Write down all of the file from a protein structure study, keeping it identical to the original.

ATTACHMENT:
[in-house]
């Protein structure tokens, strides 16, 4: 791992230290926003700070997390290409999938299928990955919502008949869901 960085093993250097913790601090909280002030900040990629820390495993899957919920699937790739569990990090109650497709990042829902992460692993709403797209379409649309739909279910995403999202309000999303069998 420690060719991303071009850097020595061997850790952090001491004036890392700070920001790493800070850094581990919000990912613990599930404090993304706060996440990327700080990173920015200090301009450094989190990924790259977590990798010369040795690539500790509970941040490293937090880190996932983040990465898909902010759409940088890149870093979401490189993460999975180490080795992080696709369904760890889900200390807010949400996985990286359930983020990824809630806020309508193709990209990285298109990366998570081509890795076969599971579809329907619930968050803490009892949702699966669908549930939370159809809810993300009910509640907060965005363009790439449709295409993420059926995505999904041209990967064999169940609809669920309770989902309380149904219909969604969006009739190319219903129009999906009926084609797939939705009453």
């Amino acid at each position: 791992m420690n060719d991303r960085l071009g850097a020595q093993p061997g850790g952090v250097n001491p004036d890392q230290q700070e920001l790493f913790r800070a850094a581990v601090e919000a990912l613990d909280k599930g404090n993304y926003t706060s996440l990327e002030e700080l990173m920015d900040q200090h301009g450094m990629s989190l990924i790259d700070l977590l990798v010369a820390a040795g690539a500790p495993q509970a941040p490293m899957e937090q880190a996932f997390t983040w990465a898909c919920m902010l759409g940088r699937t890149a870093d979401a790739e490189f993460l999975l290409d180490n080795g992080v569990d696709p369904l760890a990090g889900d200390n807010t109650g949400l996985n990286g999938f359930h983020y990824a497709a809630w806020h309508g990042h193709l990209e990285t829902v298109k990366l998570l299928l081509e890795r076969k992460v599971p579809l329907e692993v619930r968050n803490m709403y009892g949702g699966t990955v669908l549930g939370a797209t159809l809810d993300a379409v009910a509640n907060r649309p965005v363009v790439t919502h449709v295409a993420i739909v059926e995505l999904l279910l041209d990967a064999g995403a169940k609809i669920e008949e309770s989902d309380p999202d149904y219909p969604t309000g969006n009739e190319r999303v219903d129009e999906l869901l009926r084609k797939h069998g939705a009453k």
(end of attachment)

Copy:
[in-house]
């Protein structure tokens, strides 16, 4: 791992230290926003700070997390290409999938299928990955919502008949869901 960085093993250097913790601090909280002030900040990629820390495993899957919920699937790739569990990090109650497709990042829902992460692993709403797209379409649309739909279910995403999202309000999303069998 420690060719991303071009850097020595061997850790952090001491004036890392700070920001790493800070850094581990919000990912613990599930404090993304706060996440990327700080990173920015200090301009450094989190990924790259977590990798010369040795690539500790509970941040490293937090880190996932983040990465898909902010759409940088890149870093979401490189993460999975180490080795992080696709369904760890889900200390807010949400996985990286359930983020990824809630806020309508193709990209990285298109990366998570081509890795076969599971579809329907619930968050803490009892949702699966669908549930939370159809809810993300009910509640907060965005363009790439449709295409993420059926995505999904041209990967064999169940609809669920309770989902309380149904219909969604969006009739190319219903129009999906009926084609797939939705009453």
């Amino acid at each position: 791992m420690n060719d991303r960085l071009g850097a020595q093993p061997g850790g952090v250097n001491p004036d890392q230290q700070e920001l790493f913790r800070a850094a581990v601090e919000a990912l613990d909280k599930g404090n993304y926003t706060s996440l990327e002030e700080l990173m920015d900040q200090h301009g450094m990629s989190l990924i790259d700070l977590l990798v010369a820390a040795g690539a500790p495993q509970a941040p490293m899957e937090q880190a996932f997390t983040w990465a898909c919920m902010l759409g940088r699937t890149a870093d979401a790739e490189f993460l999975l290409d180490n080795g992080v569990d696709p369904l760890a990090g889900d200390n807010t109650g949400l996985n990286g999938f359930h983020y990824a497709a809630w806020h309508g990042h193709l990209e990285t829902v298109k990366l998570l299928l081509e890795r076969k992460v599971p579809l329907e692993v619930r968050n803490m709403y009892g949702g699966t990955v669908l549930g939370a797209t159809l809810d993300a379409v009910a509640n907060r649309p965005v363009v790439t919502h449709v295409a993420i739909v059926e995505l999904l279910l041209d990967a064999g995403a169940k609809i669920e008949e309770s989902d309380p999202d149904y219909p969604t309000g969006n009739e190319r999303v219903d129009e999906l869901l009926r084609k797939h069998g939705a009453k």